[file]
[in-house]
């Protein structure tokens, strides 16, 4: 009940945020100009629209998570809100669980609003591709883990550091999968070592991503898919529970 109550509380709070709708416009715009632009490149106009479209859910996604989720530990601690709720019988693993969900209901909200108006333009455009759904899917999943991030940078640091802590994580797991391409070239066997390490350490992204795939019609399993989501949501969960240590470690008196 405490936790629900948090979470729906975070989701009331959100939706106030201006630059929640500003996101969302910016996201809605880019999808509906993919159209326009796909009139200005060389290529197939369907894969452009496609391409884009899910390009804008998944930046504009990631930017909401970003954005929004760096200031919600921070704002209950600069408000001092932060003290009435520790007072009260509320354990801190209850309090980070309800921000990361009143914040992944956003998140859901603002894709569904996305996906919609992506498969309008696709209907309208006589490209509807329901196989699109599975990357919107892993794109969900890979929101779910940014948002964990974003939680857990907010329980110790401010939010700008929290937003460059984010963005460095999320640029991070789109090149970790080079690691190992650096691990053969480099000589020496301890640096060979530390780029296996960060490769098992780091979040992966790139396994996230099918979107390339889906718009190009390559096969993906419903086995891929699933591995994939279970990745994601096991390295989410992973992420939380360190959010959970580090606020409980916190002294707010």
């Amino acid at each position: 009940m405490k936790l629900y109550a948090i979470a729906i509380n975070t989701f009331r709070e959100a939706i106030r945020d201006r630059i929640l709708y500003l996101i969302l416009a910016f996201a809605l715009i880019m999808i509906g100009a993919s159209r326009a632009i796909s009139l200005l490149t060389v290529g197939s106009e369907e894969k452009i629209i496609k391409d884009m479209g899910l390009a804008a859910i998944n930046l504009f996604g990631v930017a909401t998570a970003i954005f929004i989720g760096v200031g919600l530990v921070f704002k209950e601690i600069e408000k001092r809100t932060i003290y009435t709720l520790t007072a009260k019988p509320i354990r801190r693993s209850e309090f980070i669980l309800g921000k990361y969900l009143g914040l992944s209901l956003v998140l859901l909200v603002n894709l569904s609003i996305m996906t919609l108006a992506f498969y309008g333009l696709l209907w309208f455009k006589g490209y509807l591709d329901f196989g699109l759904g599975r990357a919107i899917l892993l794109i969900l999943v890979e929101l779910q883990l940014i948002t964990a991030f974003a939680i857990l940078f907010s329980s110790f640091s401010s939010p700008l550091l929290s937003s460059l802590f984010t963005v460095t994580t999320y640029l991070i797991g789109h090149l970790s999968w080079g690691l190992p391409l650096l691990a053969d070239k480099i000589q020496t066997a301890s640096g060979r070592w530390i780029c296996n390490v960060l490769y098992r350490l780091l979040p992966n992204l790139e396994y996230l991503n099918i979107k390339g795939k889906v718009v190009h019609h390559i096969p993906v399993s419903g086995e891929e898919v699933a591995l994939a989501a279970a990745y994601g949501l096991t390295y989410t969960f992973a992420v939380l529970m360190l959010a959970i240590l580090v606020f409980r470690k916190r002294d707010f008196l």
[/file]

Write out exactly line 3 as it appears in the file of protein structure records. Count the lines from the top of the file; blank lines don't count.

């Amino acid at each position: 009940m405490k936790l629900y109550a948090i979470a729906i509380n975070t989701f009331r709070e959100a939706i106030r945020d201006r630059i929640l709708y500003l996101i969302l416009a910016f996201a809605l715009i880019m999808i509906g100009a993919s159209r326009a632009i796909s009139l200005l490149t060389v290529g197939s106009e369907e894969k452009i629209i496609k391409d884009m479209g899910l390009a804008a859910i998944n930046l504009f996604g990631v930017a909401t998570a970003i954005f929004i989720g760096v200031g919600l530990v921070f704002k209950e601690i600069e408000k001092r809100t932060i003290y009435t709720l520790t007072a009260k019988p509320i354990r801190r693993s209850e309090f980070i669980l309800g921000k990361y969900l009143g914040l992944s209901l956003v998140l859901l909200v603002n894709l569904s609003i996305m996906t919609l108006a992506f498969y309008g333009l696709l209907w309208f455009k006589g490209y509807l591709d329901f196989g699109l759904g599975r990357a919107i899917l892993l794109i969900l999943v890979e929101l779910q883990l940014i948002t964990a991030f974003a939680i857990l940078f907010s329980s110790f640091s401010s939010p700008l550091l929290s937003s460059l802590f984010t963005v460095t994580t999320y640029l991070i797991g789109h090149l970790s999968w080079g690691l190992p391409l650096l691990a053969d070239k480099i000589q020496t066997a301890s640096g060979r070592w530390i780029c296996n390490v960060l490769y098992r350490l780091l979040p992966n992204l790139e396994y996230l991503n099918i979107k390339g795939k889906v718009v190009h019609h390559i096969p993906v399993s419903g086995e891929e898919v699933a591995l994939a989501a279970a990745y994601g949501l096991t390295y989410t969960f992973a992420v939380l529970m360190l959010a959970i240590l580090v606020f409980r470690k916190r002294d707010f008196l």